Times are hard…for everyone. And yes, changes need to be and have been made. However, one of the most important areas our country does NOT need to cut corners with is EDUCATION. Education is the key to success and empowers people. That’s why when I hear about programs that work (and no, I’m not talking about ones that “supposedly” work surrounding more standardized testing that ultimately influence teachers’ pay scales) and the fact that they are being cut, I feel very concerned about the future of our country.

Our future is dependent on the generations to come. The generations to come are being taught by teachers every day all over this great country to prepare them for jobs that are not necessarily even present today. So why would we cut programs that help our educators? Educators that touch the lives of tons of kids a year? Why would we cut funds that directly impact our future?

Teaching is a profession many of us choose because we wanted to make a difference. Please help us do that by supporting, by valuing, how we grow professionally and how we help teach kids. Please help us continue to engage, challenge, inspire, and motivate the next generation of critical thinkers, consumers, and producers that will be running our country years from now.

So, in my opinion, the 2012 campaign is about protecting our future…and valuing what truly matters — EDUCATION. Focus on what WORKS! And support programs like the National Writing Project that make a difference in the lives of Americans all over.

Shakespeare and High Schoolers

…don’t always work well together. I’ve found that until you help kids make that connection with his language, themes, characterization, etc., many dread pulling out their books to read Shakespeare.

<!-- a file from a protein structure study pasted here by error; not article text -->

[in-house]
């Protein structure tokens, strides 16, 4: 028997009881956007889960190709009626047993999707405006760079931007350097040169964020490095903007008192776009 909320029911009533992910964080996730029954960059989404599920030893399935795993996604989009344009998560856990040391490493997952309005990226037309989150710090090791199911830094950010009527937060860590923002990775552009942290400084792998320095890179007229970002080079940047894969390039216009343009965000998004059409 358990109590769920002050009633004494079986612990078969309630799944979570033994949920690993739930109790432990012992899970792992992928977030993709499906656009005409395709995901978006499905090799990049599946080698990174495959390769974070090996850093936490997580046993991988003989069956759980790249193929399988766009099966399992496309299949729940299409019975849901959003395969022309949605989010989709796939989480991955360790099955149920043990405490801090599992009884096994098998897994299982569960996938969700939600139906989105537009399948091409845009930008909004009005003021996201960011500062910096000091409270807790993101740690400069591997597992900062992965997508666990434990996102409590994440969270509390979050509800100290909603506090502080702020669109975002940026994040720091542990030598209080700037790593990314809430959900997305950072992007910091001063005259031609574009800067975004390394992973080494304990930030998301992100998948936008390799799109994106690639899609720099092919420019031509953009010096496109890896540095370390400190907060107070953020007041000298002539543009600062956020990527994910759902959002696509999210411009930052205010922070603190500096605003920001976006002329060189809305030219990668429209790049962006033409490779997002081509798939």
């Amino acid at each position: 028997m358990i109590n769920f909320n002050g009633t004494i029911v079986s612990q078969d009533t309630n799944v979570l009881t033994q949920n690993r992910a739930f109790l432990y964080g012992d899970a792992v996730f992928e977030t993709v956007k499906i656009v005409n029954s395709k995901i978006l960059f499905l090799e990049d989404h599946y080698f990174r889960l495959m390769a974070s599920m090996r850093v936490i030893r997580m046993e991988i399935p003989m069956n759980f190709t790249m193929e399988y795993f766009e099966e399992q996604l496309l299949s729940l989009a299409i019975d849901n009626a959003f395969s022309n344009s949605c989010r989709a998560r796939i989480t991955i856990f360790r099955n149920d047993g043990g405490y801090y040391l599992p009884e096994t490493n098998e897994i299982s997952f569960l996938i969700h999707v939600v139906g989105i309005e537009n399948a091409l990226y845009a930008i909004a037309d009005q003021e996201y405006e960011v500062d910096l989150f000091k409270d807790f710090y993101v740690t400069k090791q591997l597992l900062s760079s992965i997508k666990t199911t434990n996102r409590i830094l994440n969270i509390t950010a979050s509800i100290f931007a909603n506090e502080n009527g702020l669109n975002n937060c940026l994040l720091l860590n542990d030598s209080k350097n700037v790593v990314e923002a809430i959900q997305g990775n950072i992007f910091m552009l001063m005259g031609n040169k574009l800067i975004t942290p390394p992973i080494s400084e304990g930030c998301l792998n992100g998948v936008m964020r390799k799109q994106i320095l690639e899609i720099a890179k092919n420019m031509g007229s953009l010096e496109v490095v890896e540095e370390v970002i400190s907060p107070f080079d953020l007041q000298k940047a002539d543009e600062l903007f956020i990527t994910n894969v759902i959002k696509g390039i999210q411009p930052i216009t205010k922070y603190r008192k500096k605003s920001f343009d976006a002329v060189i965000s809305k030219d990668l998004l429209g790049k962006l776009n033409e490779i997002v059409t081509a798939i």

With this in mind, I’m always looking for new ideas to help liven up Shakespeare lessons. It is through these great teaching strategies and my passion for reading his work (and again, helping show kids the connections they can make with his work) that I have found teaching Shakespeare can be a LOT of fun for both me and the kids.

One resource that I have found VERY helpful is Mary Ellen Dakin’s book Reading Shakespeare with Young Adults. There are so many helpful topics in this book (ranging from understanding the language to reading strategies to acting out to hear [and see] the words) that my kids have really enjoyed participating in and that have truly helped bring Shakespeare’s work alive.

[note: a favorite activity is the “living pictures” (pg 158) assignment that I modified to fit in with our Othello reading. We record the groups “spins” and enjoy watching them together to add to our discussion (with some even taking it a step farther to create a video in which all of the spins are brought together to ultimately define the complexity of the characters, specifically Iago).

Also, as many of you probably already know, the Folger Shakespeare Library has TONS of resources, too!

If you’ve had success teaching Shakespeare to high schoolers (or if you are a high schooler who has found something that works for you or you have enjoyed doing!), feel free to share! 🙂

ISTE Young Educator Video

Here is the video I created for my entry to the ISTE Outstanding Young Educator Award. I had so much fun creating it and it really got me thinking about how important it is to think critically about the technology we use in our classrooms. We have so many opportunities today to engage, challenge, and motivate our students through the use of technology — the possibilities are endless!